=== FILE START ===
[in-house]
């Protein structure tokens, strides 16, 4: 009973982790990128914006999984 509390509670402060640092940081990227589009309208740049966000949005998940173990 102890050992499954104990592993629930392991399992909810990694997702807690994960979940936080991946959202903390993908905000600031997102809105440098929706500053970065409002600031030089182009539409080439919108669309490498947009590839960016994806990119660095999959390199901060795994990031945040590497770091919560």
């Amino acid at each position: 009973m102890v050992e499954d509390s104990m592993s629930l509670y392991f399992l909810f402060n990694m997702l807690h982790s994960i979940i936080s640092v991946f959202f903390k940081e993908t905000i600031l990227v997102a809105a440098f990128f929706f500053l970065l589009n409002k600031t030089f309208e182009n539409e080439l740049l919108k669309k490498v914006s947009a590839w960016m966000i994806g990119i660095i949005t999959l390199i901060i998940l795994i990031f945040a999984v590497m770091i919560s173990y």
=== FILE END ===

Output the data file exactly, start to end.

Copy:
[in-house]
């Protein structure tokens, strides 16, 4: 009973982790990128914006999984 509390509670402060640092940081990227589009309208740049966000949005998940173990 102890050992499954104990592993629930392991399992909810990694997702807690994960979940936080991946959202903390993908905000600031997102809105440098929706500053970065409002600031030089182009539409080439919108669309490498947009590839960016994806990119660095999959390199901060795994990031945040590497770091919560």
């Amino acid at each position: 009973m102890v050992e499954d509390s104990m592993s629930l509670y392991f399992l909810f402060n990694m997702l807690h982790s994960i979940i936080s640092v991946f959202f903390k940081e993908t905000i600031l990227v997102a809105a440098f990128f929706f500053l970065l589009n409002k600031t030089f309208e182009n539409e080439l740049l919108k669309k490498v914006s947009a590839w960016m966000i994806g990119i660095i949005t999959l390199i901060i998940l795994i990031f945040a999984v590497m770091i919560s173990y």